Why patient engagement is reciprocal

It is said that “turn around is fair play.”

So if providers (physicians, hospitals and other health care professionals) expect patients to become more engaged in their own care, isn’t it fair for patients to expect their physicians to also get more involved in their care?

If you look closely at “proxy measures” for physician engagement, you will see that this is a legitimate if not equally important line of inquiry.

Hello? Hello? Anyone there?

Take “listening” as a proxy for physician engagement.  The importance listening was underscored back in the 1880’s by of Sir William Osler, the founder of modern medicine, who said “listen to the patient they will tell you what’s wrong.”   Listening to patients was and continues to be a challenge for providers.   Research shows that on average, physician interrupt our (remember we are patients sometimes too) opening statements within 18 seconds.  This is significant since the “opening statement” is where we are telling the doctor the reasons for our visit.   Not surprisingly, being a “poor listener” is a chief complaint patients have about their physicians.

How do you feel when a friend, a colleague, or your spouse interrupts you when you are trying to make a point?

Ignoring certain patient “cues” is another proxy for physician engagement.  Depression is a great example of an entire category of topics, e.g., psycho-social issues, systematically ignored by many physicians.  Opening the Pandora’s Box of depression, anxiety, etc. can take a lot of time and push the physicians’ skills limits, but patients who bring it up are suffering and want to be heard.

How would you feel if you were obviously bleeding from a wound and your best friend was too busy to bandage your bleeding wound?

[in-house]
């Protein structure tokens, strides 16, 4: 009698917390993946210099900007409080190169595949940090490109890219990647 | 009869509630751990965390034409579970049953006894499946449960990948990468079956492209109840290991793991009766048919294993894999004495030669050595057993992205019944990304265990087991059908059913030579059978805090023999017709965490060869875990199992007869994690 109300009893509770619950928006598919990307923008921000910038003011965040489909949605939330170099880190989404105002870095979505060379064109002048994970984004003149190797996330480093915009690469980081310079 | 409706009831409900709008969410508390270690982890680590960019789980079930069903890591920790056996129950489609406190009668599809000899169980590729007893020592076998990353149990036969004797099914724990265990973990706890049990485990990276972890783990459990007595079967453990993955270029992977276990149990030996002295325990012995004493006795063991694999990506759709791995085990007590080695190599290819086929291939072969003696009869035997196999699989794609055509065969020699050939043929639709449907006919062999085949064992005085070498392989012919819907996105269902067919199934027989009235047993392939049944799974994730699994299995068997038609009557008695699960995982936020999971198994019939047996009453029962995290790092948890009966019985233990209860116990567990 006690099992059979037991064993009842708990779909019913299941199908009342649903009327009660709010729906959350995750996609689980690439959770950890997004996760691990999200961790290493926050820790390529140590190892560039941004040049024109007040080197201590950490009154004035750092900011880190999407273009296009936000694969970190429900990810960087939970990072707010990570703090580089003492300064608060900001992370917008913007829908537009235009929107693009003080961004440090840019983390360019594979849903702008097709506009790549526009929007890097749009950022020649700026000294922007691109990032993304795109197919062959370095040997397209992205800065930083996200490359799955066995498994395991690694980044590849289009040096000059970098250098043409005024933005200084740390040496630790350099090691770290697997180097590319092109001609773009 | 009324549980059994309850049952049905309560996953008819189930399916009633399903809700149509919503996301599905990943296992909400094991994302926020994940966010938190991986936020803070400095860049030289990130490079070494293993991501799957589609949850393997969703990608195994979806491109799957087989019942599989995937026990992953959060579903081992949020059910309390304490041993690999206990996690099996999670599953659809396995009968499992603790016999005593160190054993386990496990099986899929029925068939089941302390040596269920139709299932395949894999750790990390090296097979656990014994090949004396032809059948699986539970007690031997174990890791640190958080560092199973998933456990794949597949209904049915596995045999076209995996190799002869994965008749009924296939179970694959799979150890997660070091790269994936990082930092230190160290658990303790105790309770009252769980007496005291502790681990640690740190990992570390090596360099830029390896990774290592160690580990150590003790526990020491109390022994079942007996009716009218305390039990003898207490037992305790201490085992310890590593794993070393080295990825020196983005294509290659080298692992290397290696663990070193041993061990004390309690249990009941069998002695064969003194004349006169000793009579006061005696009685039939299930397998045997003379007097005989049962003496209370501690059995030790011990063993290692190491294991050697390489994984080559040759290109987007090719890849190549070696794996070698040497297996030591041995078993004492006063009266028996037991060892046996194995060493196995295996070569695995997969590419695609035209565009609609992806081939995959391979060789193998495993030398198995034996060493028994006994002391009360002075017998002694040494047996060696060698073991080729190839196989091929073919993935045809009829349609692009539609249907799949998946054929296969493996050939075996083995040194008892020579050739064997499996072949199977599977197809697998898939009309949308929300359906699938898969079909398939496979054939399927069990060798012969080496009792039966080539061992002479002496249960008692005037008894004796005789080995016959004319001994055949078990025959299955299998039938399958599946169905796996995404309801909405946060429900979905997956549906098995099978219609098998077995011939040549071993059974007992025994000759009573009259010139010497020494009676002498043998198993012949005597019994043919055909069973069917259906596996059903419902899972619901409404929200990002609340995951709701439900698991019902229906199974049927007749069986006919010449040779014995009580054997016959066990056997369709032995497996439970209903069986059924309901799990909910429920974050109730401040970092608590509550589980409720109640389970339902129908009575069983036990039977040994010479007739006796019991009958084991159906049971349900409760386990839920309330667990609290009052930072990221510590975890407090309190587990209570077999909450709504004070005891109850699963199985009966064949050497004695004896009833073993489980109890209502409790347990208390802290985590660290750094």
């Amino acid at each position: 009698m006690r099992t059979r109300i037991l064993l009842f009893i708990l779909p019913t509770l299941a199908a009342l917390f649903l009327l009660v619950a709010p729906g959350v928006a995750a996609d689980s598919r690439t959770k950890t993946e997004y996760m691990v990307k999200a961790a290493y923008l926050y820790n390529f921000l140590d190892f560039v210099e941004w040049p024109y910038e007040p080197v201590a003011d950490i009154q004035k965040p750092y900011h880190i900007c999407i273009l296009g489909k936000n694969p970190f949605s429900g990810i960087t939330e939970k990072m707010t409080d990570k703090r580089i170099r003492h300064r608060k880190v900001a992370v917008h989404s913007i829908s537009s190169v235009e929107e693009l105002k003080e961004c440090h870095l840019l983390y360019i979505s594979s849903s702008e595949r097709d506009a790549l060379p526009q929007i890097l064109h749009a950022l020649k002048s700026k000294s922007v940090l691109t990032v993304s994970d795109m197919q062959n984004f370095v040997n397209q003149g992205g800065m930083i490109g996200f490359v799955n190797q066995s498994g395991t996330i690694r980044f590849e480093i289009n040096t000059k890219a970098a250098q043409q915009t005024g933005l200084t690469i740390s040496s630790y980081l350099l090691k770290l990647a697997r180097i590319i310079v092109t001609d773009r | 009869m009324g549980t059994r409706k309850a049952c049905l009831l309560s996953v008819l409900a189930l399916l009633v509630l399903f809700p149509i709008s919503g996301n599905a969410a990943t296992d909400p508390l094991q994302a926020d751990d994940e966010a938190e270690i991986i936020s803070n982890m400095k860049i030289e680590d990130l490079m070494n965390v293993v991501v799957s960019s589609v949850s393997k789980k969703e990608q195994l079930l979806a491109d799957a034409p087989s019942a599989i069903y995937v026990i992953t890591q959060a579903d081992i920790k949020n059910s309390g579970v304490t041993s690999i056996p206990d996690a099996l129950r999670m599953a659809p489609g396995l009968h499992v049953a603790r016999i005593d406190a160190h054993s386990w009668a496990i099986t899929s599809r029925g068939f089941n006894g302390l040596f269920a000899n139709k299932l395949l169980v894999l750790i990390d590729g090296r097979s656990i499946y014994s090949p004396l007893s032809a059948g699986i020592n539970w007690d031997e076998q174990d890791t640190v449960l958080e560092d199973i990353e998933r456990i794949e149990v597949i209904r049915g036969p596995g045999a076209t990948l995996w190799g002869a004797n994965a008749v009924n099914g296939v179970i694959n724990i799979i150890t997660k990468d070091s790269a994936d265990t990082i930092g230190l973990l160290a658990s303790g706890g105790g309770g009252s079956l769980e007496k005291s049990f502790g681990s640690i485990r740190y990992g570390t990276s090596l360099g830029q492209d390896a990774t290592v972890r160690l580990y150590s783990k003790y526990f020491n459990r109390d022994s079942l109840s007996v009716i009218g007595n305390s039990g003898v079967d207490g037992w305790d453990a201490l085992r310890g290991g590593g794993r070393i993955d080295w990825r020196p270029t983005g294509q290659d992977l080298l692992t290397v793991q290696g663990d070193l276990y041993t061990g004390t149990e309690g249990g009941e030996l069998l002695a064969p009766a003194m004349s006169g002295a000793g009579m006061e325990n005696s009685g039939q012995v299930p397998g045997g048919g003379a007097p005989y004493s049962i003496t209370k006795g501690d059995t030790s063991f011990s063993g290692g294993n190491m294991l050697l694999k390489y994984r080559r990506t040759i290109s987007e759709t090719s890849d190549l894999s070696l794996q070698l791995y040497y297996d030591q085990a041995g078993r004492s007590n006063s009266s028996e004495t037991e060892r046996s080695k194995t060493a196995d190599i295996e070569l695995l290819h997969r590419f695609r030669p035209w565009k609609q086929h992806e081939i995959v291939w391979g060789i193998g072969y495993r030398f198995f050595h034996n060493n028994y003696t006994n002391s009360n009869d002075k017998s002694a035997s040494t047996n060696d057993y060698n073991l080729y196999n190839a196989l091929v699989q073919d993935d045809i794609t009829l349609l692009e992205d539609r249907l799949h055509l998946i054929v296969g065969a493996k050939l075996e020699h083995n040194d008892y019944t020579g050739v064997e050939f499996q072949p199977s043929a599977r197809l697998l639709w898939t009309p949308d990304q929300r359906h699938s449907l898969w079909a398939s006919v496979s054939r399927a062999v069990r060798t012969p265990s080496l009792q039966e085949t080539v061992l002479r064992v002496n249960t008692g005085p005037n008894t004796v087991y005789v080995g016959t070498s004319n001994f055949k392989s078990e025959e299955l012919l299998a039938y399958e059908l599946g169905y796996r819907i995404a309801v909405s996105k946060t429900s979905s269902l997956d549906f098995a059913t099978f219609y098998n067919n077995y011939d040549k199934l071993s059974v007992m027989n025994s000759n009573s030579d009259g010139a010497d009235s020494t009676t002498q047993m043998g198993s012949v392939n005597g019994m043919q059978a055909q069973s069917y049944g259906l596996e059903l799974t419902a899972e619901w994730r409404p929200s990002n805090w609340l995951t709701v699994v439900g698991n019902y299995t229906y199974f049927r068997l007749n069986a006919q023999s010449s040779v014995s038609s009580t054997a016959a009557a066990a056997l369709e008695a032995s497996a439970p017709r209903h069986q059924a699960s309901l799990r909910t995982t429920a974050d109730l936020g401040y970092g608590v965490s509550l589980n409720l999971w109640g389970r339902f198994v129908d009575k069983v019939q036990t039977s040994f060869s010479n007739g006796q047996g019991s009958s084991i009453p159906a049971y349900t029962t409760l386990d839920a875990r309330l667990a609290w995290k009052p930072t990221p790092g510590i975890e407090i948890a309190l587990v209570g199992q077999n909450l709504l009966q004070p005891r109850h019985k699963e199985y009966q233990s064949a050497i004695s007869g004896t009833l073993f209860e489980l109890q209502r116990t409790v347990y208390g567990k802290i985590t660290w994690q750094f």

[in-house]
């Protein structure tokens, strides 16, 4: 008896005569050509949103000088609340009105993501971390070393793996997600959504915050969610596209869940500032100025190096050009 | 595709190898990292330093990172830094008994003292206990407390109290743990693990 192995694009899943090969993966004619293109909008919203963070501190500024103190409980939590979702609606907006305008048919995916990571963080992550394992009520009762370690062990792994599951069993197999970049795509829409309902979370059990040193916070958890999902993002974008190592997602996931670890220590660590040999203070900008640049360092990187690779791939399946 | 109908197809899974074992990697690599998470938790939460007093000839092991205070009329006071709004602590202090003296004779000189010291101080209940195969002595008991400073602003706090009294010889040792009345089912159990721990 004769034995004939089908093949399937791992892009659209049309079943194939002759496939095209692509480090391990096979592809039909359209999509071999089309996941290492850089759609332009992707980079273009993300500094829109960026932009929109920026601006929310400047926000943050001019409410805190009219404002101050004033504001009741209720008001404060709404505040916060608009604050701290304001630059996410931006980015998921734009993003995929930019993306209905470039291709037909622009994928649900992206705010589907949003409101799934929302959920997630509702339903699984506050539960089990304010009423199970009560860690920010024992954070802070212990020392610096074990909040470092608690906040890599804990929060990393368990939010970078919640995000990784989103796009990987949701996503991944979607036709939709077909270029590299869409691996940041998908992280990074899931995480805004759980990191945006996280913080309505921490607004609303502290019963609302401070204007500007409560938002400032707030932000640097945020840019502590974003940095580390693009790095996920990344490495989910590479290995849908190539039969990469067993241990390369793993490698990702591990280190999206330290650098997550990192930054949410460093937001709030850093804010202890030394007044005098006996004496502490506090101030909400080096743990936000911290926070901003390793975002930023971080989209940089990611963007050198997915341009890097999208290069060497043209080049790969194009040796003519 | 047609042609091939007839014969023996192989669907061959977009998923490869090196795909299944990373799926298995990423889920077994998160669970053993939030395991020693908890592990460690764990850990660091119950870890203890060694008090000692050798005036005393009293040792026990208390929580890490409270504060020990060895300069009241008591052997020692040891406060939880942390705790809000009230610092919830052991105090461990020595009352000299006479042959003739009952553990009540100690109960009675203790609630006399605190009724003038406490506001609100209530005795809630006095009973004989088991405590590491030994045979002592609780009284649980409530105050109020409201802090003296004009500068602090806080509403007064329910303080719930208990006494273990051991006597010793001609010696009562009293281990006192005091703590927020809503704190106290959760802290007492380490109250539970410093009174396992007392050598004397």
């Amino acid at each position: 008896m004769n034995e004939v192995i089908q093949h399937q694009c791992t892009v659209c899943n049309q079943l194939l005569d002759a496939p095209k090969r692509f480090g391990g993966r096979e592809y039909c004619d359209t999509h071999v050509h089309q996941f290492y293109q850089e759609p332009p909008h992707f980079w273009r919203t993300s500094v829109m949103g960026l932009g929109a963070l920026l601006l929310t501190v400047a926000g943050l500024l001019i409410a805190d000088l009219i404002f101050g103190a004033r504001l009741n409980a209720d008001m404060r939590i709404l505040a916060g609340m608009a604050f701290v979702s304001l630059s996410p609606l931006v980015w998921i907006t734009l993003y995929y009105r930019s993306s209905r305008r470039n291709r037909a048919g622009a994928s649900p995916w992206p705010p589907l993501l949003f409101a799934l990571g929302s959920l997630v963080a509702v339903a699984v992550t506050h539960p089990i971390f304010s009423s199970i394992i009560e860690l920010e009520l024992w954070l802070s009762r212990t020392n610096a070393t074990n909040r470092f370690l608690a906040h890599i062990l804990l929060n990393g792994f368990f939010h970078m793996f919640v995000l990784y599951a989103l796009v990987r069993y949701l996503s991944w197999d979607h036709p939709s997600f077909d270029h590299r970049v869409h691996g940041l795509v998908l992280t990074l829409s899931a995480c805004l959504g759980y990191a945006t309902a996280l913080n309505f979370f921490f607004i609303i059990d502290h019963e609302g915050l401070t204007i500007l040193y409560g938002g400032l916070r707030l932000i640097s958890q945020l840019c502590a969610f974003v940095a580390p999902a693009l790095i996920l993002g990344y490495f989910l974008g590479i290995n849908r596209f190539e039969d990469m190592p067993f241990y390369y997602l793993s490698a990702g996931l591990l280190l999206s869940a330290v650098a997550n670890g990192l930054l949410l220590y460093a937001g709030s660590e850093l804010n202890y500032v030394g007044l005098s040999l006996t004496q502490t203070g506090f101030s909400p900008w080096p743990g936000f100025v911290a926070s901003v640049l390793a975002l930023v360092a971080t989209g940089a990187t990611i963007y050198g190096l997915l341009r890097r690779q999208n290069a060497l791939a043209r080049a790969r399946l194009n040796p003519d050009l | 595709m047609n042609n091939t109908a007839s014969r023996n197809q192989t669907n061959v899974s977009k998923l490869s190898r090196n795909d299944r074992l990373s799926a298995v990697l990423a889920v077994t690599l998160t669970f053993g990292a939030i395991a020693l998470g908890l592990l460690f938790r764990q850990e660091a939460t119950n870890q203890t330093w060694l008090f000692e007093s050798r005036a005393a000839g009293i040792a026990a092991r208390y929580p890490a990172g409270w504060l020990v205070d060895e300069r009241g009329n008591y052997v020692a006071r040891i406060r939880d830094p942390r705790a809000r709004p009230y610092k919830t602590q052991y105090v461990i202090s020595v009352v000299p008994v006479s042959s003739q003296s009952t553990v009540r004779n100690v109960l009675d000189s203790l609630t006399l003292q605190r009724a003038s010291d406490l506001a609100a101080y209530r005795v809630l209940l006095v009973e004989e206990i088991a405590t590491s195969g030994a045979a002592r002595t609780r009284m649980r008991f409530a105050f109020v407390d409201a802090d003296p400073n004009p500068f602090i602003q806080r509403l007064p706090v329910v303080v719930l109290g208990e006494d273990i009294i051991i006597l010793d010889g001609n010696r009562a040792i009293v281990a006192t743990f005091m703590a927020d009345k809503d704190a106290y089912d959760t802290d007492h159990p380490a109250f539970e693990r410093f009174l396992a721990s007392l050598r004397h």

Telling patients to do something that they are philosophically against is yet another proxy measure of physician engagement.   A lot of patients for example don’t believe in taking RX medications as the first course of treatment.  Yet a lot of patients feel that is exactly what happens.  Physicians, due to a lack of time or a belief that patients are inherently adverse to life style change, prescribe an medication for high cholesterol, high BP, etc. as the first course of treatment.

How likely are you to fill a prescription that you didn’t ask for and don’t want?

Yes, physicians are too busy … yes physicians are not reimbursed enough.  But you can say the equivalent for us patients – we are not listened to, we are objectified as a disease, and we are not understood or respected as a person.

You get the point.  Engagement is a two-way street.  If physicians and hospitals want patients to become more engaged then they are going to have to become more engaged.   Engagement, like so many social behaviors, is reciprocal.   So, how are you measuring physician engagement in your organization?

Steve Wilkins is a former hospital executive and consumer health behavior researcher who blogs at Mind The Gap.

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  • Anonymous

    The patient will get what they are willing to pay for. If you are not handing your own money to someone providing a service you are not the customer and will be treated like what you are — the product.

    • http://www.facebook.com/people/Ardella-Eagle/840440226 Ardella Eagle

      It is unfortunate when a person is viewed by their method of payment instead of as a person.  Note, I did not say PATIENT/CLIENT.  A PERSON.  Yes, healthcare professionals deserve to be paid for their time, service, and expertise, but let’s remember that we’re in this business to help PEOPLE, not push out treatments, diagnosises, or prescriptions
      .

      • Anonymous